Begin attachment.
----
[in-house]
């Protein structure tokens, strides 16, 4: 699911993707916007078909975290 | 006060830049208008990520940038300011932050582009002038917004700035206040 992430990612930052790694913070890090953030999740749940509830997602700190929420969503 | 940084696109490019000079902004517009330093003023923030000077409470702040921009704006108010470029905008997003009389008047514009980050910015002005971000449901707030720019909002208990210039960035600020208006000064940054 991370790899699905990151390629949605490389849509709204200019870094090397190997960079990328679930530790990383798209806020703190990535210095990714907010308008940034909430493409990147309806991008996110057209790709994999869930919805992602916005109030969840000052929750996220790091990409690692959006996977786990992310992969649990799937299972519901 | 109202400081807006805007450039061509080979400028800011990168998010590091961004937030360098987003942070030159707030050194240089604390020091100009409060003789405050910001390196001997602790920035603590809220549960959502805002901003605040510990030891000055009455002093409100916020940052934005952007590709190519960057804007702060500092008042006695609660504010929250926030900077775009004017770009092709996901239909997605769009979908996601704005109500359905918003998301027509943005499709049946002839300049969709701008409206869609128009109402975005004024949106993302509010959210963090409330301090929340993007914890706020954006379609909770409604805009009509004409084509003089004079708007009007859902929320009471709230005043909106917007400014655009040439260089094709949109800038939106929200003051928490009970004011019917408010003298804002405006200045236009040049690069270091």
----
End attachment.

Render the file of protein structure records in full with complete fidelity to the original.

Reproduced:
[in-house]
């Protein structure tokens, strides 16, 4: 699911993707916007078909975290 | 006060830049208008990520940038300011932050582009002038917004700035206040 992430990612930052790694913070890090953030999740749940509830997602700190929420969503 | 940084696109490019000079902004517009330093003023923030000077409470702040921009704006108010470029905008997003009389008047514009980050910015002005971000449901707030720019909002208990210039960035600020208006000064940054 991370790899699905990151390629949605490389849509709204200019870094090397190997960079990328679930530790990383798209806020703190990535210095990714907010308008940034909430493409990147309806991008996110057209790709994999869930919805992602916005109030969840000052929750996220790091990409690692959006996977786990992310992969649990799937299972519901 | 109202400081807006805007450039061509080979400028800011990168998010590091961004937030360098987003942070030159707030050194240089604390020091100009409060003789405050910001390196001997602790920035603590809220549960959502805002901003605040510990030891000055009455002093409100916020940052934005952007590709190519960057804007702060500092008042006695609660504010929250926030900077775009004017770009092709996901239909997605769009979908996601704005109500359905918003998301027509943005499709049946002839300049969709701008409206869609128009109402975005004024949106993302509010959210963090409330301090929340993007914890706020954006379609909770409604805009009509004409084509003089004079708007009007859902929320009471709230005043909106917007400014655009040439260089094709949109800038939106929200003051928490009970004011019917408010003298804002405006200045236009040049690069270091």